Poverty. Last week some people here said it’s wrong/selfish/annoying to claim that CC mitigation could harm the world’s poorest people, but it might. It depends how it’s done.

    Weather disasters disproportionately harm poor people mostly because poor people are poor. (Only ‘mostly’ because some of the world’s poorest regions are more prone to such disasters than richer regions, and that’s also a factor.) If fossil-fuelled electricity and transport could provide the fastest way to lift people out of absolute poverty – and they probably could in parts of the world – then it’d be legitimate to argue that banning or drastically curbing fossil fuels would harm the poor. Would it be better to be richer in a land experiencing more powerful cyclones and more frequent droughts? There’s a real possibility that it would be, especially as vulnerability to bad weather is only one of numerous hardships faced by the poor. If you want to reduce the suffering of the world’s poorest – and who doesn’t? – then it’s bizarre to, er, deny the existence of a factor (CC mitigation) that has the potential to prolong that suffering.

    Somehow you have to strike the right balance between reducing poverty now and reducing the future harm done by climate change. Science can’t dictate what that balance should be. That’s a job for messy, imprecise politics – which, alas, has got things wrong in the UK. This winter some of the UK’s poor will shiver because of power cuts and high energy prices, both problems stemming partly from UK and EU climate change mitigation policies. It won’t be anything like the suffering or hardship endured by those who live in absolute poverty, of course. Our poor are rich by world standards. But they are our poor and I predict that, comparatively minor or not, their suffering will cause a big stink locally and will lead to some angry questioning of our mitigation policies.

    So some of you are probably going to hear a lot more this winter and spring about how mitigation harms the poor. As the poverty won’t be picturesquely drastic and the harm will fall somewhat short of death, disease and destruction (well, perhaps a few deaths) and because climate change is such a noble cause, one that is supposed to trump every other concern, I expect some of you will find it very annoying indeed (possibly even more annoying than this comment). May I humbly suggest that you stick your fingers in your ears from January onwards.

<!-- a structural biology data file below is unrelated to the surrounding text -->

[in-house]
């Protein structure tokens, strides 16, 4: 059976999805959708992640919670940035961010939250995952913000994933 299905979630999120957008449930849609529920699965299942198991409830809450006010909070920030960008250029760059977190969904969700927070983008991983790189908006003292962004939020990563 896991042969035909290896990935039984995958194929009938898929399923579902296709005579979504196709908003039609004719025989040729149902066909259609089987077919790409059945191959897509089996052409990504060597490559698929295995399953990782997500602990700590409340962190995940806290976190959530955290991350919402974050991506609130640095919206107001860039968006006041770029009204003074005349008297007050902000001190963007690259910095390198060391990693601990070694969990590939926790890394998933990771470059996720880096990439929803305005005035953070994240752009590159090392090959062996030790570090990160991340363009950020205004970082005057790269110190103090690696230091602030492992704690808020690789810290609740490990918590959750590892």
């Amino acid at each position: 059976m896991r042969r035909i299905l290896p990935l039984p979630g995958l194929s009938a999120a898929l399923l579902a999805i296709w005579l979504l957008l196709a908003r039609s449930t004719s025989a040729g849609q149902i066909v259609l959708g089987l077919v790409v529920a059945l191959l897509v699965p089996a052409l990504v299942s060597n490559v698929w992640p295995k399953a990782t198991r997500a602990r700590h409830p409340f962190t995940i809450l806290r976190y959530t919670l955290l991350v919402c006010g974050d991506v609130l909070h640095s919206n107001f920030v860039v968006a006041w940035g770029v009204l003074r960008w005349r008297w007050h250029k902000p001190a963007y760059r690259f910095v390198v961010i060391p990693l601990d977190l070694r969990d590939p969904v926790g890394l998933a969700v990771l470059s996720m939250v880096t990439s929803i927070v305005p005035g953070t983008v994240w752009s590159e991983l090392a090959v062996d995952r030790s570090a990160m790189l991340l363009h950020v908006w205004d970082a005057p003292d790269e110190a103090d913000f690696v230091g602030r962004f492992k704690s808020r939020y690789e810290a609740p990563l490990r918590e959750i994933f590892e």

66. anoilman says:

    Vinny… That is a load of bunk.

    Poor areas of New York waited 6 months for power to be restored. They lost their jobs. They lost their homes. They lost everything.

    I note that none of the people involved with the so called “Copenhagen Consensus” are lifting a finger to help people being harmed (and being harmed now) by climate change. But at least Bjorn Lomborg got his millions.

    The reason Bill Gates funded BEST and spoke about climate change is simple and obvious. His philanthropy is a wasted effort if the people he helps are harmed by climate change.

  67. Rachel M says:

    If fossil-fuelled electricity and transport could provide the fastest way to lift people out of absolute poverty – and they probably could in parts of the world – then it’d be legitimate to argue that banning or drastically curbing fossil fuels would harm the poor.